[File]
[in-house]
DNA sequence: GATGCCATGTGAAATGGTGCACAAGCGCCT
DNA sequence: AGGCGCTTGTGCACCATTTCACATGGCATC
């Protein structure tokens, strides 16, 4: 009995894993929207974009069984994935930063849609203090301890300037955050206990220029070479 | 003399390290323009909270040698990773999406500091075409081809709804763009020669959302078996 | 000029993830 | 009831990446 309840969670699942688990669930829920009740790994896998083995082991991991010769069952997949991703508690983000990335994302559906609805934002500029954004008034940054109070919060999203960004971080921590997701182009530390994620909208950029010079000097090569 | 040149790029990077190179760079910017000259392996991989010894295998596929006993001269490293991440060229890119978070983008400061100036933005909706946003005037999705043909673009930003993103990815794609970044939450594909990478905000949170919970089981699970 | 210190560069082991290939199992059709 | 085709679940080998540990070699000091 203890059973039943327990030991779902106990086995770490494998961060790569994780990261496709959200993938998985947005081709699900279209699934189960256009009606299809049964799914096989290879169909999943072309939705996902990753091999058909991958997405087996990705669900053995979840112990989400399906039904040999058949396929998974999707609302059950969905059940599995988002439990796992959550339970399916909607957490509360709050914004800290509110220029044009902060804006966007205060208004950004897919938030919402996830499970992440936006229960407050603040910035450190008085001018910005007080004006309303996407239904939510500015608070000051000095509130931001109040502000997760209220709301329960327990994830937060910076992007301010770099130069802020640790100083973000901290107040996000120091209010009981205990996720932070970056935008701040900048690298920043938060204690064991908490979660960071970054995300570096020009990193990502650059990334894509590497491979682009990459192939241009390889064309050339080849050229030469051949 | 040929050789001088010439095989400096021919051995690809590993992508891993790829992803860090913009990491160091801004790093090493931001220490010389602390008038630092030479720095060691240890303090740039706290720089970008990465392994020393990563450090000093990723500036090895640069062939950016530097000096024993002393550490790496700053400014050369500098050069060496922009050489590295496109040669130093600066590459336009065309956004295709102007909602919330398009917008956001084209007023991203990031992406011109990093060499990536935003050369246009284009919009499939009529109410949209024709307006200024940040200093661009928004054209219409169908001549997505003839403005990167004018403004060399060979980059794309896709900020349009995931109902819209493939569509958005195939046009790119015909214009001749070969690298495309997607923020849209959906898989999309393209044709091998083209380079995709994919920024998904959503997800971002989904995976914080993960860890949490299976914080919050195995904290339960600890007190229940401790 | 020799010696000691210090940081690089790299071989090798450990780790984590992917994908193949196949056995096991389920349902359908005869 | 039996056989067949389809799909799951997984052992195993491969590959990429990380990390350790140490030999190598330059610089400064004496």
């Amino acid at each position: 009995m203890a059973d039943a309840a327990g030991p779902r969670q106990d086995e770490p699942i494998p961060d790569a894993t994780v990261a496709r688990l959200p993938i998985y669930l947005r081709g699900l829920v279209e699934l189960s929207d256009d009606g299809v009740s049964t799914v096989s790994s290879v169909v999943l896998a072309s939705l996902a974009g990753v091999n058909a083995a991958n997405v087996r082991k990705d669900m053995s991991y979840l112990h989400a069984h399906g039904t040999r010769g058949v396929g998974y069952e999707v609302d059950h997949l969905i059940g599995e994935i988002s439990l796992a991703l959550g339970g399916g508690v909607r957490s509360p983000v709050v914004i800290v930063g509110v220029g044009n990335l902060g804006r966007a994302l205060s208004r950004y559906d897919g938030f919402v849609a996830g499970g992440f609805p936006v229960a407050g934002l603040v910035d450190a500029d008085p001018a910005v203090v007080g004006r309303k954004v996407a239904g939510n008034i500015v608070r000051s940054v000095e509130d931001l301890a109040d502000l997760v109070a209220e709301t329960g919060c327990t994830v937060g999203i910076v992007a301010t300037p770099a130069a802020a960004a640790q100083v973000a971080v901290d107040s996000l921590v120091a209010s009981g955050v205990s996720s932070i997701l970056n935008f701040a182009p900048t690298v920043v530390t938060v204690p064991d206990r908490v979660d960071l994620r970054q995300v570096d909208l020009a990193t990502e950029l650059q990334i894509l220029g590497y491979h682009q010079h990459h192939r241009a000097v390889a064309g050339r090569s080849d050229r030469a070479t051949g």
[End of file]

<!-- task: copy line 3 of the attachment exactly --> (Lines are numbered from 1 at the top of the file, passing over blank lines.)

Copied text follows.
DNA sequence: AGGCGCTTGTGCACCATTTCACATGGCATC